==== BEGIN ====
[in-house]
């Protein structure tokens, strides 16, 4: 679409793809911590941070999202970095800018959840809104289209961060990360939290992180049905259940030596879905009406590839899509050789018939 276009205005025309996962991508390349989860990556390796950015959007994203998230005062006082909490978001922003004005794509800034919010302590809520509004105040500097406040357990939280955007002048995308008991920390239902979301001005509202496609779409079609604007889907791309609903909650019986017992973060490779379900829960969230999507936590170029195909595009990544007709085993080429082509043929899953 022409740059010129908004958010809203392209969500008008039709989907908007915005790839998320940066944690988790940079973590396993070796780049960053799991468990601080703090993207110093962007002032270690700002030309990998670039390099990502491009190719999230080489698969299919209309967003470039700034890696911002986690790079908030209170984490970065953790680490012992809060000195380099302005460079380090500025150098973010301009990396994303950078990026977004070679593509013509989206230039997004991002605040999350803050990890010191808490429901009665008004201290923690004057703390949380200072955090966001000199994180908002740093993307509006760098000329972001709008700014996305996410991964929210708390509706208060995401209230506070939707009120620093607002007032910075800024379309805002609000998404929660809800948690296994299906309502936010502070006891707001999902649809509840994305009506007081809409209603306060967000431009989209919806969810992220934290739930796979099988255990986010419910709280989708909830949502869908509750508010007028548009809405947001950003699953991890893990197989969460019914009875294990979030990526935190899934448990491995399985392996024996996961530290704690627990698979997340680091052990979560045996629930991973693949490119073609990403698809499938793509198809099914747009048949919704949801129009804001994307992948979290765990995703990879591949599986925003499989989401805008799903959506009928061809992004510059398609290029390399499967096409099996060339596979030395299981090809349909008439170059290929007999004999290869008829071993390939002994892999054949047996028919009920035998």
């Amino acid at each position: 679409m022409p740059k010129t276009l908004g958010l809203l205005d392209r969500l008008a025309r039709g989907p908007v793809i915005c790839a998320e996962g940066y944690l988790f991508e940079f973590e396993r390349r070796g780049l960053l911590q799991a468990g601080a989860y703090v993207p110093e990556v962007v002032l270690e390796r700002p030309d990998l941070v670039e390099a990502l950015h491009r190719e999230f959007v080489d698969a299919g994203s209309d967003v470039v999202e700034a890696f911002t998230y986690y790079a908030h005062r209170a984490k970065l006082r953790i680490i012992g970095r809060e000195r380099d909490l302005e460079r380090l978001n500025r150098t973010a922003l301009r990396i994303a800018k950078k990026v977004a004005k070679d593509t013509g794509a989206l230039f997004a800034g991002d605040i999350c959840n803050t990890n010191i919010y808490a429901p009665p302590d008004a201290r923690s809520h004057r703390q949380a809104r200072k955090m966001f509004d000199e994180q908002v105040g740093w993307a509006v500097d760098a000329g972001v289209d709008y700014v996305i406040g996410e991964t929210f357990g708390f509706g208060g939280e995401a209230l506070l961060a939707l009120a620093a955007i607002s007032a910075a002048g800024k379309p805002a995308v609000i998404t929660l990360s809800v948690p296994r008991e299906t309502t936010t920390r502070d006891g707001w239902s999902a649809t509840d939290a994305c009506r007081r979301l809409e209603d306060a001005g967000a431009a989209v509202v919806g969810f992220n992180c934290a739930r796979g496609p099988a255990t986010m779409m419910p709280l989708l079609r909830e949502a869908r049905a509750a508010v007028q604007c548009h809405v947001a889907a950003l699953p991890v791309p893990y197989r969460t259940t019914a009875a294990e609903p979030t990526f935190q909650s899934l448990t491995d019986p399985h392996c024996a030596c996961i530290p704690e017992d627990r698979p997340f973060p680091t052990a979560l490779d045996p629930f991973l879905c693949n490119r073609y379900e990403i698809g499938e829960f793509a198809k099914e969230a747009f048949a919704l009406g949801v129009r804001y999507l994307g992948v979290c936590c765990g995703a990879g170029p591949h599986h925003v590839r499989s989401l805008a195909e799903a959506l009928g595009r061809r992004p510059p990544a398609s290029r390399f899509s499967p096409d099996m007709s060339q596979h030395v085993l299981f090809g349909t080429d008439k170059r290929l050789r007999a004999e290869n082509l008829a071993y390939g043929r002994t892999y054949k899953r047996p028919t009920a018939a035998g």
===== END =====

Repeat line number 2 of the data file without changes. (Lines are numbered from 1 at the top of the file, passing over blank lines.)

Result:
């Protein structure tokens, strides 16, 4: 679409793809911590941070999202970095800018959840809104289209961060990360939290992180049905259940030596879905009406590839899509050789018939 276009205005025309996962991508390349989860990556390796950015959007994203998230005062006082909490978001922003004005794509800034919010302590809520509004105040500097406040357990939280955007002048995308008991920390239902979301001005509202496609779409079609604007889907791309609903909650019986017992973060490779379900829960969230999507936590170029195909595009990544007709085993080429082509043929899953 022409740059010129908004958010809203392209969500008008039709989907908007915005790839998320940066944690988790940079973590396993070796780049960053799991468990601080703090993207110093962007002032270690700002030309990998670039390099990502491009190719999230080489698969299919209309967003470039700034890696911002986690790079908030209170984490970065953790680490012992809060000195380099302005460079380090500025150098973010301009990396994303950078990026977004070679593509013509989206230039997004991002605040999350803050990890010191808490429901009665008004201290923690004057703390949380200072955090966001000199994180908002740093993307509006760098000329972001709008700014996305996410991964929210708390509706208060995401209230506070939707009120620093607002007032910075800024379309805002609000998404929660809800948690296994299906309502936010502070006891707001999902649809509840994305009506007081809409209603306060967000431009989209919806969810992220934290739930796979099988255990986010419910709280989708909830949502869908509750508010007028548009809405947001950003699953991890893990197989969460019914009875294990979030990526935190899934448990491995399985392996024996996961530290704690627990698979997340680091052990979560045996629930991973693949490119073609990403698809499938793509198809099914747009048949919704949801129009804001994307992948979290765990995703990879591949599986925003499989989401805008799903959506009928061809992004510059398609290029390399499967096409099996060339596979030395299981090809349909008439170059290929007999004999290869008829071993390939002994892999054949047996028919009920035998």